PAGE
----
Urological Research

, Volume 32, Issue 6, pp 423–426

Uric acid stones following hepatic transplantation

Case Report

DOI: 10.1007/s00240-004-0446-2

Cite this article as:
Hwang, MT. & Goldfarb, D.S. Urol Res (2004) 32: 423. doi:10.1007/s00240-004-0446-2


We report the case of a 52 year old man with a history of insulin-requiring diabetes and hepatitis B with cirrhosis who received an orthotopic liver transplant. One year later he developed renal colic and was found to have a 3 mm stone at the left ureterovesical junction. Numerous other stones formed and infrared spectroscopy analysis demonstrated all to be composed of 100% uric acid. Urine collections demonstrated a low urine pH of 5.1 without hyperuricosuria. His stones were effectively prevented with potassium citrate therapy. Few incidence data are available for uric acid stone occurrence in solid organ recipients. Calcineurin inhibitors are thought to often cause hyperuricemia on the basis of decreased urate excretion. However, this effect would not be expected to cause hyperuricosuria nor uric acid stones. This class of drugs may also be associated with low urine pH, perhaps on the basis of hypoaldosteronism, but the contribution of such a syndrome to uric acid stone formation is not established.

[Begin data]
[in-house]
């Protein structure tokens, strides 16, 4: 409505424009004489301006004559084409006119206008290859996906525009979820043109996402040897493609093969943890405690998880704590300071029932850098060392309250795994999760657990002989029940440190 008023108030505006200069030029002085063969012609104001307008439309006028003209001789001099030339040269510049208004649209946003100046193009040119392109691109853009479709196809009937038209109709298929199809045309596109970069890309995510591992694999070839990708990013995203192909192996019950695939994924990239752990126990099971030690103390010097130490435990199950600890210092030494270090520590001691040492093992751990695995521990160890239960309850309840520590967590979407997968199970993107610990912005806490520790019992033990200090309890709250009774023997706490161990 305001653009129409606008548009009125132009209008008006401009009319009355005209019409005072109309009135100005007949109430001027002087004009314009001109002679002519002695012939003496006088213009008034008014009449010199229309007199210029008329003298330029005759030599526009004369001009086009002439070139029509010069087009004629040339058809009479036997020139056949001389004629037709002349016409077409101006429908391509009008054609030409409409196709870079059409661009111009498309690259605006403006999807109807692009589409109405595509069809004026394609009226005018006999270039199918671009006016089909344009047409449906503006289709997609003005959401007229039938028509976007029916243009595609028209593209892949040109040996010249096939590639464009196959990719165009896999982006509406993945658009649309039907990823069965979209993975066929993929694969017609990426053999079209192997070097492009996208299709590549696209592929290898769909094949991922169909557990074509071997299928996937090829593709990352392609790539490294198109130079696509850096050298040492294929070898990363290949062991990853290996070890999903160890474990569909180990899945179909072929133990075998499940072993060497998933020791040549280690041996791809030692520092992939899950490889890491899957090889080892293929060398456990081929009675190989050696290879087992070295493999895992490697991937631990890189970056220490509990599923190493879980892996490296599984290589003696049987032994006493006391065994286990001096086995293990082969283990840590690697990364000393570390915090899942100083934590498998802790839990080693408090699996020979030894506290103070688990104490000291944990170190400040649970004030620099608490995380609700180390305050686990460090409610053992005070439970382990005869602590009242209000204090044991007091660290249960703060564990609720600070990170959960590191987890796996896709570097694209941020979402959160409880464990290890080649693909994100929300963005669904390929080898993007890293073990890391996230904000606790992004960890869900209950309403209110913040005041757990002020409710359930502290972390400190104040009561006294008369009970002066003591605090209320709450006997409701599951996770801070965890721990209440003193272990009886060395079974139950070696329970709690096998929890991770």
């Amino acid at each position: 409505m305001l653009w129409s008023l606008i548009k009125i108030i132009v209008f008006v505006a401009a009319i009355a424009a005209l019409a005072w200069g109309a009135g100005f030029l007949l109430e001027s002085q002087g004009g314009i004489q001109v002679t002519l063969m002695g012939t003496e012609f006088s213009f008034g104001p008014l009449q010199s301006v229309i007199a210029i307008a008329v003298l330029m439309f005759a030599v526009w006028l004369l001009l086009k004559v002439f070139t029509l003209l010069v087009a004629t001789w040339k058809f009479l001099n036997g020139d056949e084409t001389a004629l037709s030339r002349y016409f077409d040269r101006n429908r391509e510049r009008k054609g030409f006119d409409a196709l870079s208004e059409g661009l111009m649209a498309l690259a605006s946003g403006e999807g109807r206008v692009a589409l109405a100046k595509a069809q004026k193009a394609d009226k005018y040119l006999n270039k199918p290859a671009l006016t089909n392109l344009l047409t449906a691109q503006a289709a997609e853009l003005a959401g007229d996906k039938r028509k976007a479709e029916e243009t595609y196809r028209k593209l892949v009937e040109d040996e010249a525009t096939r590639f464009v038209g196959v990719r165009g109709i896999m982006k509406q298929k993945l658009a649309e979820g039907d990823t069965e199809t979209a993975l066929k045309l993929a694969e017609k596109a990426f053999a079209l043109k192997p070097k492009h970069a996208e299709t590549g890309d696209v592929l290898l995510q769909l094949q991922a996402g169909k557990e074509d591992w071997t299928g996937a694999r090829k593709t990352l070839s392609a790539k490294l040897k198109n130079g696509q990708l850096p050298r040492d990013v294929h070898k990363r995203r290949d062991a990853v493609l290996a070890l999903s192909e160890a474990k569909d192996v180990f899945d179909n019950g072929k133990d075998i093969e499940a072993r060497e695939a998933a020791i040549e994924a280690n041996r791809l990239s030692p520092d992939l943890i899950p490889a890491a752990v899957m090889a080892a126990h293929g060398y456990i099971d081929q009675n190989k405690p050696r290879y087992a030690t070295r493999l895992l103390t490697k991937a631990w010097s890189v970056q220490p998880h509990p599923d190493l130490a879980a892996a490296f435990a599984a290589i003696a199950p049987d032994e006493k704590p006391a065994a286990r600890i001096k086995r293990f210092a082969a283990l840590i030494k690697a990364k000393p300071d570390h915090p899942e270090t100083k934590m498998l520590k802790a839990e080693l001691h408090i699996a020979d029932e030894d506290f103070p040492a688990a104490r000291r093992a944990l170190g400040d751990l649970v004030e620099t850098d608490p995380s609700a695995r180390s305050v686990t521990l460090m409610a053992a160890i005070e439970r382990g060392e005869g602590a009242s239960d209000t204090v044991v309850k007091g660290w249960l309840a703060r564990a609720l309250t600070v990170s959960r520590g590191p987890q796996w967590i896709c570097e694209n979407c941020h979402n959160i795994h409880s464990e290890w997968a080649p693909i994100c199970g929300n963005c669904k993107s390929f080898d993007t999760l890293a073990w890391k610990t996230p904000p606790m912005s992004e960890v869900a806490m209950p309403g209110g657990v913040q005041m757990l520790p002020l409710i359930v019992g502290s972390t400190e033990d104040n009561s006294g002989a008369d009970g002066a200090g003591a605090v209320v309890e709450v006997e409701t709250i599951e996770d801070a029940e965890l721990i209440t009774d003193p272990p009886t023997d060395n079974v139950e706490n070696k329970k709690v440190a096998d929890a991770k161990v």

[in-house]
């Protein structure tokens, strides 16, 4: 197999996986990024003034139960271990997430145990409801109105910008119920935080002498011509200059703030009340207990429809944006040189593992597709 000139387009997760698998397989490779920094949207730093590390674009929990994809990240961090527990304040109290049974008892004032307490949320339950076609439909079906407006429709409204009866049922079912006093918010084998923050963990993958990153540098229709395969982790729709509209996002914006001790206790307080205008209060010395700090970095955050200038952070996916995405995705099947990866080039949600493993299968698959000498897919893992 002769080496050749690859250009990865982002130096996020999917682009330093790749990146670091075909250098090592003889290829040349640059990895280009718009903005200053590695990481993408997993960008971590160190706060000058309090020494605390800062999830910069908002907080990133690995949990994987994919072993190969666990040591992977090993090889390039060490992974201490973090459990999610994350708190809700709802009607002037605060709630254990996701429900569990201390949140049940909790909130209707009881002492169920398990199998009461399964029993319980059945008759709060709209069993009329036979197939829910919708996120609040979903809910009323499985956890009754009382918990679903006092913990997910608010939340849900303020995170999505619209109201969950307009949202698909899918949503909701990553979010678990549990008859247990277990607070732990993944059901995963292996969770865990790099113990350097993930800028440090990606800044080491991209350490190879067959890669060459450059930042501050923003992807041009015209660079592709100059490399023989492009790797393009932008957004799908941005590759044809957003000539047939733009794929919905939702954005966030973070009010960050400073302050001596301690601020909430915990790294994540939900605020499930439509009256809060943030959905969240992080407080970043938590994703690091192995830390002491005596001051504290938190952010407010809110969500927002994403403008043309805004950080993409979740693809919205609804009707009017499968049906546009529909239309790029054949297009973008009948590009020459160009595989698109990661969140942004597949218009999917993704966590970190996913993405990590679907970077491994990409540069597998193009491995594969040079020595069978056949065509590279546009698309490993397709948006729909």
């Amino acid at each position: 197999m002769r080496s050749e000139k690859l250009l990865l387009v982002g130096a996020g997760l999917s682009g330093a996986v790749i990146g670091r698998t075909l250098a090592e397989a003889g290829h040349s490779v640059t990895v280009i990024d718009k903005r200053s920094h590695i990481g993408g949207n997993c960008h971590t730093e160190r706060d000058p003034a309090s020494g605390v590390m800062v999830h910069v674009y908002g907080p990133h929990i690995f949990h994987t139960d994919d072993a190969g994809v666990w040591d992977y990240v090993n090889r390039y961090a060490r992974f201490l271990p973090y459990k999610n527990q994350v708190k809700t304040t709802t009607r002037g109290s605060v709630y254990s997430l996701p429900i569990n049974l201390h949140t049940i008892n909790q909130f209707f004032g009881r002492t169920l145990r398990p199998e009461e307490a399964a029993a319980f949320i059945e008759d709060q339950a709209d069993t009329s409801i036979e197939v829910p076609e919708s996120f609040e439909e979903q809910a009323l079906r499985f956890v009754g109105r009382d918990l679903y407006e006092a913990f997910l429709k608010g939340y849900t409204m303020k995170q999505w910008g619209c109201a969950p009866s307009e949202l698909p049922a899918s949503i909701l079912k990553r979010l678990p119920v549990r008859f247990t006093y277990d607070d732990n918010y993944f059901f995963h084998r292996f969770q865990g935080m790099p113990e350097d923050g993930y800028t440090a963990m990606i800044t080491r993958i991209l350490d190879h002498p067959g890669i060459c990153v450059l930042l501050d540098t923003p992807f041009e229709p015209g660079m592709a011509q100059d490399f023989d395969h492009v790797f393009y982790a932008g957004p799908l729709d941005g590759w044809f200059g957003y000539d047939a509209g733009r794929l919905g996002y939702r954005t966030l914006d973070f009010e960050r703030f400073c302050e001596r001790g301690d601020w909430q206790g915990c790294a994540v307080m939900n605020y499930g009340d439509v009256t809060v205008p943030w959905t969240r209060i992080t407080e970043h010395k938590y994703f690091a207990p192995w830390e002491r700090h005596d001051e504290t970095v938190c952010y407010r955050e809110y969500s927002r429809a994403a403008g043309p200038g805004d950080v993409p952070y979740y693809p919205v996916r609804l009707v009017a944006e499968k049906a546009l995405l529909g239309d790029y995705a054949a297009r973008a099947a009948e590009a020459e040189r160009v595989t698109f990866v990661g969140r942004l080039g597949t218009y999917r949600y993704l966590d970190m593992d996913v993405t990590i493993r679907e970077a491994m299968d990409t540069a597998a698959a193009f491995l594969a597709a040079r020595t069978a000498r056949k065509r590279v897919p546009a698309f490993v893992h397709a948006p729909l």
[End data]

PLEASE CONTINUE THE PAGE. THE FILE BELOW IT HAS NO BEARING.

FK-506 Hyperuricosuria Tacrolimus/urine/adverse effects Kidney calculi/chemistry/etiology Urolithiasis 

Copyright information

© Springer-Verlag 2004

Authors and Affiliations

  1. 1.Renal SectionVanderbilt University School of Medicine
  2. 2.Kidney Stone Prevention and Treatment ProgramsNephrology Section/111GNY 10010

Personalised recommendations